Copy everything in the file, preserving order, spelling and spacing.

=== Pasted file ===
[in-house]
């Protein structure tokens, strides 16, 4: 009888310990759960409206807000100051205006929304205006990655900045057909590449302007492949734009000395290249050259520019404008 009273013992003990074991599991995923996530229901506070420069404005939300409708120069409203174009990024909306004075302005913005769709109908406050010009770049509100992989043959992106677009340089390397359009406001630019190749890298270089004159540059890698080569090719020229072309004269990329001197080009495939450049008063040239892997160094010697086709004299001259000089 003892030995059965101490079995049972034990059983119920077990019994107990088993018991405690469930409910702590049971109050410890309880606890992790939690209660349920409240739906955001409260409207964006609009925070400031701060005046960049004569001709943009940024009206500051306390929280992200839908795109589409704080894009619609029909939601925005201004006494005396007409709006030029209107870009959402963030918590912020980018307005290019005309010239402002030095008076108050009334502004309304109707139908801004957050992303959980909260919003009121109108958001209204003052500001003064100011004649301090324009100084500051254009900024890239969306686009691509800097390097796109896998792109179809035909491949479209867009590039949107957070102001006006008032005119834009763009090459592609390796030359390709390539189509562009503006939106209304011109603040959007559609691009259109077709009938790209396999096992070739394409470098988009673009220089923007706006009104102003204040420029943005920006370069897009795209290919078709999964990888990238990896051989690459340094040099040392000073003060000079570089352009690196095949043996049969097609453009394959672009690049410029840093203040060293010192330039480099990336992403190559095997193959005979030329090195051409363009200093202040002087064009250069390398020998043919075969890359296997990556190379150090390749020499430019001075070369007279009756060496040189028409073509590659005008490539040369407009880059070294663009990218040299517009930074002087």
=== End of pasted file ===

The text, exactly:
[in-house]
């Protein structure tokens, strides 16, 4: 009888310990759960409206807000100051205006929304205006990655900045057909590449302007492949734009000395290249050259520019404008 009273013992003990074991599991995923996530229901506070420069404005939300409708120069409203174009990024909306004075302005913005769709109908406050010009770049509100992989043959992106677009340089390397359009406001630019190749890298270089004159540059890698080569090719020229072309004269990329001197080009495939450049008063040239892997160094010697086709004299001259000089 003892030995059965101490079995049972034990059983119920077990019994107990088993018991405690469930409910702590049971109050410890309880606890992790939690209660349920409240739906955001409260409207964006609009925070400031701060005046960049004569001709943009940024009206500051306390929280992200839908795109589409704080894009619609029909939601925005201004006494005396007409709006030029209107870009959402963030918590912020980018307005290019005309010239402002030095008076108050009334502004309304109707139908801004957050992303959980909260919003009121109108958001209204003052500001003064100011004649301090324009100084500051254009900024890239969306686009691509800097390097796109896998792109179809035909491949479209867009590039949107957070102001006006008032005119834009763009090459592609390796030359390709390539189509562009503006939106209304011109603040959007559609691009259109077709009938790209396999096992070739394409470098988009673009220089923007706006009104102003204040420029943005920006370069897009795209290919078709999964990888990238990896051989690459340094040099040392000073003060000079570089352009690196095949043996049969097609453009394959672009690049410029840093203040060293010192330039480099990336992403190559095997193959005979030329090195051409363009200093202040002087064009250069390398020998043919075969890359296997990556190379150090390749020499430019001075070369007279009756060496040189028409073509590659005008490539040369407009880059070294663009990218040299517009930074002087």